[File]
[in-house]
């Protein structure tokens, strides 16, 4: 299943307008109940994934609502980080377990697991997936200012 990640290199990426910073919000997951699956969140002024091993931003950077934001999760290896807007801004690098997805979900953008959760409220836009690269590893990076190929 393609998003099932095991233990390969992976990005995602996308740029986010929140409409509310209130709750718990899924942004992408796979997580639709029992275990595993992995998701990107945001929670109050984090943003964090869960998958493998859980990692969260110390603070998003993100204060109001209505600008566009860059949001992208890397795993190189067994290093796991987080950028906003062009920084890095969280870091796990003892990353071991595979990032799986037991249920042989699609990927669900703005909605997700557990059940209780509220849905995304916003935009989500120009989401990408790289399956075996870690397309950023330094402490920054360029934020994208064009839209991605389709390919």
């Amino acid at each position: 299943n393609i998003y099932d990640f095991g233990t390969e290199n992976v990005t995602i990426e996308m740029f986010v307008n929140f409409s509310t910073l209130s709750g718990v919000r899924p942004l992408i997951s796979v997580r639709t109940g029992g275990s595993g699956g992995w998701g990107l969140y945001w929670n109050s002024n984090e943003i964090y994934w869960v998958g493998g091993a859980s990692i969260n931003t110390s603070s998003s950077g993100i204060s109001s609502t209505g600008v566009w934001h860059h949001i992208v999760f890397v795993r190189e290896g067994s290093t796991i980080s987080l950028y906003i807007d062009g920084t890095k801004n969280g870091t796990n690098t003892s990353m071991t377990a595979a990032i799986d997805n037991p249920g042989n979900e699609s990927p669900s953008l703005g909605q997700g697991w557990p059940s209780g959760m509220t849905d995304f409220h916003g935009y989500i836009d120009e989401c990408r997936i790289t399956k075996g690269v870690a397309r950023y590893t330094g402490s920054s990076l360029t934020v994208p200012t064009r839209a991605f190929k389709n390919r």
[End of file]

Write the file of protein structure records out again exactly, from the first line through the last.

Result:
[in-house]
């Protein structure tokens, strides 16, 4: 299943307008109940994934609502980080377990697991997936200012 990640290199990426910073919000997951699956969140002024091993931003950077934001999760290896807007801004690098997805979900953008959760409220836009690269590893990076190929 393609998003099932095991233990390969992976990005995602996308740029986010929140409409509310209130709750718990899924942004992408796979997580639709029992275990595993992995998701990107945001929670109050984090943003964090869960998958493998859980990692969260110390603070998003993100204060109001209505600008566009860059949001992208890397795993190189067994290093796991987080950028906003062009920084890095969280870091796990003892990353071991595979990032799986037991249920042989699609990927669900703005909605997700557990059940209780509220849905995304916003935009989500120009989401990408790289399956075996870690397309950023330094402490920054360029934020994208064009839209991605389709390919």
């Amino acid at each position: 299943n393609i998003y099932d990640f095991g233990t390969e290199n992976v990005t995602i990426e996308m740029f986010v307008n929140f409409s509310t910073l209130s709750g718990v919000r899924p942004l992408i997951s796979v997580r639709t109940g029992g275990s595993g699956g992995w998701g990107l969140y945001w929670n109050s002024n984090e943003i964090y994934w869960v998958g493998g091993a859980s990692i969260n931003t110390s603070s998003s950077g993100i204060s109001s609502t209505g600008v566009w934001h860059h949001i992208v999760f890397v795993r190189e290896g067994s290093t796991i980080s987080l950028y906003i807007d062009g920084t890095k801004n969280g870091t796990n690098t003892s990353m071991t377990a595979a990032i799986d997805n037991p249920g042989n979900e699609s990927p669900s953008l703005g909605q997700g697991w557990p059940s209780g959760m509220t849905d995304f409220h916003g935009y989500i836009d120009e989401c990408r997936i790289t399956k075996g690269v870690a397309r950023y590893t330094g402490s920054s990076l360029t934020v994208p200012t064009r839209a991605f190929k389709n390919r």